President Donald Trump ran an election campaign on promises to build a “Great Wall” on the southern US border that Mexico would pay for, and to conduct mass deportations. Recently, the Immigration and Customs Enforcement (ICE) agency stepped up arrests of undocumented immigrants, causing great fear in Latino communities. Many on the left, including presidential candidates Hillary Clinton and Bernie Sanders, decried his policies as xenophobic and racist. Yet how do the president’s proposed policies and recent actions compare with those of his predecessor Barack Obama?
Immigration reform advocates have criticized Obama, saying that his immigration policies, including the creation of a “deportation machine,” enabled the Trump administration. President Obama was even labeled “Deporter in Chief” by some because he deported around 3 million undocumented immigrants, more than any other previous president. One of the featured videos below shows Obama being confronted by a heckler because of his deportation policies. But the occasion of this confrontation, an immigration reform rally, is instructive.
The differences between Trump and Obama regarding the fate of the millions of undocumented immigrants could not be any more disparate. Obama championed comprehensive immigration reform through Congress, while Trump has argued that immigrants are taking away needed jobs from American citizen and should be forcibly returned to their home country.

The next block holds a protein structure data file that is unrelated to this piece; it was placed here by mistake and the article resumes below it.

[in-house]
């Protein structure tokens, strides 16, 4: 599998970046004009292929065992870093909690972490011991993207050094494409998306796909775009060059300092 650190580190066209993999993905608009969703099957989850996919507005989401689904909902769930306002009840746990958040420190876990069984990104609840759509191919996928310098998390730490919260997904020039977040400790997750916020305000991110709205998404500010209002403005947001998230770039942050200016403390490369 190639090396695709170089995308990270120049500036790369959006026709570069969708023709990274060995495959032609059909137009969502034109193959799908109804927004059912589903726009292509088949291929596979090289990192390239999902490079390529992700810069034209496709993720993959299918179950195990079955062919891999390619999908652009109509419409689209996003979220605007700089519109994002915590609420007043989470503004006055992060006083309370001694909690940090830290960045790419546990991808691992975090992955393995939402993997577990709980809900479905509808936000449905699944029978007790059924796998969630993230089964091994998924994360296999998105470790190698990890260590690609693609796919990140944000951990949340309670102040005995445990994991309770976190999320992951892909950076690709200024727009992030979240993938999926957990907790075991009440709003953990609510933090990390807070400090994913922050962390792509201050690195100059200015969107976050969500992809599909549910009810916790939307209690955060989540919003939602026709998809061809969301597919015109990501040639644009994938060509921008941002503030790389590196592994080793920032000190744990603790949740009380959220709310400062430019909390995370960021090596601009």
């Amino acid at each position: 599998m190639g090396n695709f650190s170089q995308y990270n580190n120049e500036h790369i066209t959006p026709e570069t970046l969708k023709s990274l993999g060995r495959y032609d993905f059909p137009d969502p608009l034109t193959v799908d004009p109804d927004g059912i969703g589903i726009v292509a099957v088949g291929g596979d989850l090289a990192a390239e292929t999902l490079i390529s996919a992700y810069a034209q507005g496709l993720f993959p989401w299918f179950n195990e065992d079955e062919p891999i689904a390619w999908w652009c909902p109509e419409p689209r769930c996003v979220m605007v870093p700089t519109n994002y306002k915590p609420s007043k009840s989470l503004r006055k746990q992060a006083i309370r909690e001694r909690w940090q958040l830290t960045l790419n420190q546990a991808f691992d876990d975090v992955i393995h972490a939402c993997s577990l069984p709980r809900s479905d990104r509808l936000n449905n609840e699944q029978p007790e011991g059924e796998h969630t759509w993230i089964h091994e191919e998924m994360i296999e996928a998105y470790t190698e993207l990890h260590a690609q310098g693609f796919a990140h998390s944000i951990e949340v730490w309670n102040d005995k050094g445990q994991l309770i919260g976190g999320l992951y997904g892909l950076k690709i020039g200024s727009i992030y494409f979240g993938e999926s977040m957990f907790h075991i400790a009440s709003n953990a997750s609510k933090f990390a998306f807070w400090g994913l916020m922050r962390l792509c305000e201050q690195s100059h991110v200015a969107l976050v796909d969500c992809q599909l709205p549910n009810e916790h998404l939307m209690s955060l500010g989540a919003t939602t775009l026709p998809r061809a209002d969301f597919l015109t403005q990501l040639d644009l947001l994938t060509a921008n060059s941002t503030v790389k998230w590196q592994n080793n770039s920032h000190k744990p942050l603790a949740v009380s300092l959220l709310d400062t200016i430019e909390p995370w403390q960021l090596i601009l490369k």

Gridlock in Congress prevented immigration reform legislation from passing, yet Obama tried to secure legal status for some 5 million illegals by executive order. This order was blocked by a 4-4 decision of the Supreme Court in 2016, which left in place a lower court ruling that determined that the president had overstepped his bounds.
Though the 3 million deportations attributed to Obama sounds like a lot, the numbers are misleading because of how the definition of “deported” changed during the George W. Bush administration. In prior administrations, undocumented immigrants who were caught crossing the border were simply bussed back across, a process known as “catch and release,” and not counted as official deportations. During the Bush years, the policy changed so that those caught crossing were officially detained and fingerprinted by ICE, leading to formal charges.
Notably, in 2013 nearly two-thirds of deportations were of undocumented immigrants within 100 miles of the border, many of whom had recently crossed. And rarely mentioned is the fact that illegal immigration from Mexico has been in decline since 2007.
Ironically, Obama was first criticized for not doing enough on his own to stop what was perceived as excessive deportation practices, instead seeking comprehensive immigration reform through Congress, then later accused of overreach because of his executive order.
No one yet knows if Trump is truly serious about carrying out his proposed border wall and deportation plans. But it is apparent that the paradigms of Donald Trump and Barack Obama on illegal immigration represent two very different and incompatible ways of solving a problem. Now that Trump holds the reigns of executive power, undocumented immigrants will continue to hold their breath.
Related front page panorama photo credit: Adapted by WhoWhatWhy from child (Paul Weaver / Flickr – CC BY-NC-SA 2.0) and The White House.
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